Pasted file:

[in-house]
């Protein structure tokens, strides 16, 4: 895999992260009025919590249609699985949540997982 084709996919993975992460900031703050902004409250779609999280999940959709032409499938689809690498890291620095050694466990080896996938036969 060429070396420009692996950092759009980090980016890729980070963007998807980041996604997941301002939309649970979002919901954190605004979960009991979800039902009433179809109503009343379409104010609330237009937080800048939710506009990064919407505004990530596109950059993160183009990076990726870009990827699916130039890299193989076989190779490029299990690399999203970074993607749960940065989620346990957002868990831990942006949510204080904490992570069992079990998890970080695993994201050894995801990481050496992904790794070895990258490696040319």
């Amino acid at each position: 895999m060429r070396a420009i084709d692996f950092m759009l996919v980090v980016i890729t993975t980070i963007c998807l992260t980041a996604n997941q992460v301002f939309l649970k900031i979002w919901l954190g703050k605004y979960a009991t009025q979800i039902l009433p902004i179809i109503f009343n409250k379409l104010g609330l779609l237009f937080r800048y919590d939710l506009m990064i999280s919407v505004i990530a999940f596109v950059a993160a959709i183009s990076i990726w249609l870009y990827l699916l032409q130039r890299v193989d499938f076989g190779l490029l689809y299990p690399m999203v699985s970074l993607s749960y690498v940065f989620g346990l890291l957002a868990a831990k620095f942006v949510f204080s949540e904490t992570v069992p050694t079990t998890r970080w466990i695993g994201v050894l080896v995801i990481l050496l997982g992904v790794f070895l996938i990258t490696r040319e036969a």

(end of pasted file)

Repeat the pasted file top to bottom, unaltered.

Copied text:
[in-house]
């Protein structure tokens, strides 16, 4: 895999992260009025919590249609699985949540997982 084709996919993975992460900031703050902004409250779609999280999940959709032409499938689809690498890291620095050694466990080896996938036969 060429070396420009692996950092759009980090980016890729980070963007998807980041996604997941301002939309649970979002919901954190605004979960009991979800039902009433179809109503009343379409104010609330237009937080800048939710506009990064919407505004990530596109950059993160183009990076990726870009990827699916130039890299193989076989190779490029299990690399999203970074993607749960940065989620346990957002868990831990942006949510204080904490992570069992079990998890970080695993994201050894995801990481050496992904790794070895990258490696040319």
């Amino acid at each position: 895999m060429r070396a420009i084709d692996f950092m759009l996919v980090v980016i890729t993975t980070i963007c998807l992260t980041a996604n997941q992460v301002f939309l649970k900031i979002w919901l954190g703050k605004y979960a009991t009025q979800i039902l009433p902004i179809i109503f009343n409250k379409l104010g609330l779609l237009f937080r800048y919590d939710l506009m990064i999280s919407v505004i990530a999940f596109v950059a993160a959709i183009s990076i990726w249609l870009y990827l699916l032409q130039r890299v193989d499938f076989g190779l490029l689809y299990p690399m999203v699985s970074l993607s749960y690498v940065f989620g346990l890291l957002a868990a831990k620095f942006v949510f204080s949540e904490t992570v069992p050694t079990t998890r970080w466990i695993g994201v050894l080896v995801i990481l050496l997982g992904v790794f070895l996938i990258t490696r040319e036969a």